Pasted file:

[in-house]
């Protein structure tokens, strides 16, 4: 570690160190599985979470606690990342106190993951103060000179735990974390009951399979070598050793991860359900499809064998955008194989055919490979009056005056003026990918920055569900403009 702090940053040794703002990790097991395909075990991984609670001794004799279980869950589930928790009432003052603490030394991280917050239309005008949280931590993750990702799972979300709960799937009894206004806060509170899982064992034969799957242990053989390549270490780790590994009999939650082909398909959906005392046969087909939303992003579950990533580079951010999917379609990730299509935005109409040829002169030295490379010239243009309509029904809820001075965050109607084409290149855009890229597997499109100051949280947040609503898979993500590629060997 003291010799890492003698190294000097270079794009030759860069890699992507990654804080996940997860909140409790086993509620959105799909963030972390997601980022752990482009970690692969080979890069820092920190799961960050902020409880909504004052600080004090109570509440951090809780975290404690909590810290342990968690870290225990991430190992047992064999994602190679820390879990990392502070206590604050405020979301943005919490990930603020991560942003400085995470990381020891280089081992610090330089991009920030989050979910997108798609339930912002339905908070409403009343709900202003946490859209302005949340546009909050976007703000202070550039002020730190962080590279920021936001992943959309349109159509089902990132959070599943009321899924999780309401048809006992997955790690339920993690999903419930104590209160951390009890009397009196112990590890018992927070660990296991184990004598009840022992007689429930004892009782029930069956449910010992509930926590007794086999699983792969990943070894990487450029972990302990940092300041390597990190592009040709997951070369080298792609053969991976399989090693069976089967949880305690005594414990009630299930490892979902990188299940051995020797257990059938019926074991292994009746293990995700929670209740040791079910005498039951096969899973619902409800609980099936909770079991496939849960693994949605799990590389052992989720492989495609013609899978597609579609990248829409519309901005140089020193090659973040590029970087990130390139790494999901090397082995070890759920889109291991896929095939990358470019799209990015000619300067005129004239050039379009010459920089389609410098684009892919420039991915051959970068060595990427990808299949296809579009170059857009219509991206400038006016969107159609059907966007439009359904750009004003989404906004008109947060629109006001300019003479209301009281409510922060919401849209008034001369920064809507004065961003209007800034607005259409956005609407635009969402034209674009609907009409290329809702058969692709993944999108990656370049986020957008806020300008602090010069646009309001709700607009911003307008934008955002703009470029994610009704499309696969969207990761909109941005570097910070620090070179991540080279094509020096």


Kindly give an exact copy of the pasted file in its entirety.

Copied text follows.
[in-house]
């Protein structure tokens, strides 16, 4: 570690160190599985979470606690990342106190993951103060000179735990974390009951399979070598050793991860359900499809064998955008194989055919490979009056005056003026990918920055569900403009 702090940053040794703002990790097991395909075990991984609670001794004799279980869950589930928790009432003052603490030394991280917050239309005008949280931590993750990702799972979300709960799937009894206004806060509170899982064992034969799957242990053989390549270490780790590994009999939650082909398909959906005392046969087909939303992003579950990533580079951010999917379609990730299509935005109409040829002169030295490379010239243009309509029904809820001075965050109607084409290149855009890229597997499109100051949280947040609503898979993500590629060997 003291010799890492003698190294000097270079794009030759860069890699992507990654804080996940997860909140409790086993509620959105799909963030972390997601980022752990482009970690692969080979890069820092920190799961960050902020409880909504004052600080004090109570509440951090809780975290404690909590810290342990968690870290225990991430190992047992064999994602190679820390879990990392502070206590604050405020979301943005919490990930603020991560942003400085995470990381020891280089081992610090330089991009920030989050979910997108798609339930912002339905908070409403009343709900202003946490859209302005949340546009909050976007703000202070550039002020730190962080590279920021936001992943959309349109159509089902990132959070599943009321899924999780309401048809006992997955790690339920993690999903419930104590209160951390009890009397009196112990590890018992927070660990296991184990004598009840022992007689429930004892009782029930069956449910010992509930926590007794086999699983792969990943070894990487450029972990302990940092300041390597990190592009040709997951070369080298792609053969991976399989090693069976089967949880305690005594414990009630299930490892979902990188299940051995020797257990059938019926074991292994009746293990995700929670209740040791079910005498039951096969899973619902409800609980099936909770079991496939849960693994949605799990590389052992989720492989495609013609899978597609579609990248829409519309901005140089020193090659973040590029970087990130390139790494999901090397082995070890759920889109291991896929095939990358470019799209990015000619300067005129004239050039379009010459920089389609410098684009892919420039991915051959970068060595990427990808299949296809579009170059857009219509991206400038006016969107159609059907966007439009359904750009004003989404906004008109947060629109006001300019003479209301009281409510922060919401849209008034001369920064809507004065961003209007800034607005259409956005609407635009969402034209674009609907009409290329809702058969692709993944999108990656370049986020957008806020300008602090010069646009309001709700607009911003307008934008955002703009470029994610009704499309696969969207990761909109941005570097910070620090070179991540080279094509020096």